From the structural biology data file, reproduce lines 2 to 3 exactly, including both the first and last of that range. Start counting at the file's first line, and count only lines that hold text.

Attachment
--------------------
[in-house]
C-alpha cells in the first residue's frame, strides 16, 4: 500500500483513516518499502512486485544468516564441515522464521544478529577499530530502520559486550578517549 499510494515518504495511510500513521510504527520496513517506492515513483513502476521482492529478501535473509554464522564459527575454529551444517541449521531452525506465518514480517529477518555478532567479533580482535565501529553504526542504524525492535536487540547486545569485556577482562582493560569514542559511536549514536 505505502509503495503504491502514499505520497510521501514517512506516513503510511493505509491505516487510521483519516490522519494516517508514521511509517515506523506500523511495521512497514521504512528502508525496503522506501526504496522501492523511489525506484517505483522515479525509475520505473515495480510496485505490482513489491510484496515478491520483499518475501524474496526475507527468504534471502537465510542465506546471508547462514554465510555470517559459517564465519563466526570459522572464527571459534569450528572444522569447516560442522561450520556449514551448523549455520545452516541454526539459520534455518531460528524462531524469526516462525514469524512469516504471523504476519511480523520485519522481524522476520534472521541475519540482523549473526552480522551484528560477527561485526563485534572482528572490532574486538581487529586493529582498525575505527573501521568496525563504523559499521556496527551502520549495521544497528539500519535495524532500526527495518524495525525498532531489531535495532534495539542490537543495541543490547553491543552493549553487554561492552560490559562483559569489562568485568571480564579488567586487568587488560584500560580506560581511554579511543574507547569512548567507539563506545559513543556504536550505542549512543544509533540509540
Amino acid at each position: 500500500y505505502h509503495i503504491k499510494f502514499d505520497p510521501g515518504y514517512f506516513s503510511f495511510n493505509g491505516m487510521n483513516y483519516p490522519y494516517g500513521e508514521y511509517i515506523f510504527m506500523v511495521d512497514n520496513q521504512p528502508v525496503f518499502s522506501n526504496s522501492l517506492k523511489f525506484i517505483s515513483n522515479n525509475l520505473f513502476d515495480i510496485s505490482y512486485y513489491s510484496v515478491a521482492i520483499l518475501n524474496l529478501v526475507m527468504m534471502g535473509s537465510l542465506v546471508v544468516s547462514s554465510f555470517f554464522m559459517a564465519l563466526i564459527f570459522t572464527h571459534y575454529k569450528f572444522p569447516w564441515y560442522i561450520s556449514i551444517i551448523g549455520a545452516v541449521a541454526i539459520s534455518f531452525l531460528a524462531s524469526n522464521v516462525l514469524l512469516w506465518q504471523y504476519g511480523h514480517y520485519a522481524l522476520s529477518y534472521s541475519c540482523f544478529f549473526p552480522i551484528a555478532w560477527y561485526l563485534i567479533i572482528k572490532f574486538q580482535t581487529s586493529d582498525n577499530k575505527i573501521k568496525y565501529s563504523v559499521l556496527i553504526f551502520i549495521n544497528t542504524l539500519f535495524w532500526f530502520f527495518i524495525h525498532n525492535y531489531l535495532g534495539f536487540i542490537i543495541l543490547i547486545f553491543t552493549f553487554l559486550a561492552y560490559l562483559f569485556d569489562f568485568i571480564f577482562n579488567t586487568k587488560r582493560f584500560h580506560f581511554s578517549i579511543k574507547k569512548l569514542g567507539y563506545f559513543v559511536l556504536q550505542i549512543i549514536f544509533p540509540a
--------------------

C-alpha cells in the first residue's frame, strides 16, 4: 500500500483513516518499502512486485544468516564441515522464521544478529577499530530502520559486550578517549 499510494515518504495511510500513521510504527520496513517506492515513483513502476521482492529478501535473509554464522564459527575454529551444517541449521531452525506465518514480517529477518555478532567479533580482535565501529553504526542504524525492535536487540547486545569485556577482562582493560569514542559511536549514536 505505502509503495503504491502514499505520497510521501514517512506516513503510511493505509491505516487510521483519516490522519494516517508514521511509517515506523506500523511495521512497514521504512528502508525496503522506501526504496522501492523511489525506484517505483522515479525509475520505473515495480510496485505490482513489491510484496515478491520483499518475501524474496526475507527468504534471502537465510542465506546471508547462514554465510555470517559459517564465519563466526570459522572464527571459534569450528572444522569447516560442522561450520556449514551448523549455520545452516541454526539459520534455518531460528524462531524469526516462525514469524512469516504471523504476519511480523520485519522481524522476520534472521541475519540482523549473526552480522551484528560477527561485526563485534572482528572490532574486538581487529586493529582498525575505527573501521568496525563504523559499521556496527551502520549495521544497528539500519535495524532500526527495518524495525525498532531489531535495532534495539542490537543495541543490547553491543552493549553487554561492552560490559562483559569489562568485568571480564579488567586487568587488560584500560580506560581511554579511543574507547569512548567507539563506545559513543556504536550505542549512543544509533540509540
Amino acid at each position: 500500500y505505502h509503495i503504491k499510494f502514499d505520497p510521501g515518504y514517512f506516513s503510511f495511510n493505509g491505516m487510521n483513516y483519516p490522519y494516517g500513521e508514521y511509517i515506523f510504527m506500523v511495521d512497514n520496513q521504512p528502508v525496503f518499502s522506501n526504496s522501492l517506492k523511489f525506484i517505483s515513483n522515479n525509475l520505473f513502476d515495480i510496485s505490482y512486485y513489491s510484496v515478491a521482492i520483499l518475501n524474496l529478501v526475507m527468504m534471502g535473509s537465510l542465506v546471508v544468516s547462514s554465510f555470517f554464522m559459517a564465519l563466526i564459527f570459522t572464527h571459534y575454529k569450528f572444522p569447516w564441515y560442522i561450520s556449514i551444517i551448523g549455520a545452516v541449521a541454526i539459520s534455518f531452525l531460528a524462531s524469526n522464521v516462525l514469524l512469516w506465518q504471523y504476519g511480523h514480517y520485519a522481524l522476520s529477518y534472521s541475519c540482523f544478529f549473526p552480522i551484528a555478532w560477527y561485526l563485534i567479533i572482528k572490532f574486538q580482535t581487529s586493529d582498525n577499530k575505527i573501521k568496525y565501529s563504523v559499521l556496527i553504526f551502520i549495521n544497528t542504524l539500519f535495524w532500526f530502520f527495518i524495525h525498532n525492535y531489531l535495532g534495539f536487540i542490537i543495541l543490547i547486545f553491543t552493549f553487554l559486550a561492552y560490559l562483559f569485556d569489562f568485568i571480564f577482562n579488567t586487568k587488560r582493560f584500560h580506560f581511554s578517549i579511543k574507547k569512548l569514542g567507539y563506545f559513543v559511536l556504536q550505542i549512543i549514536f544509533p540509540a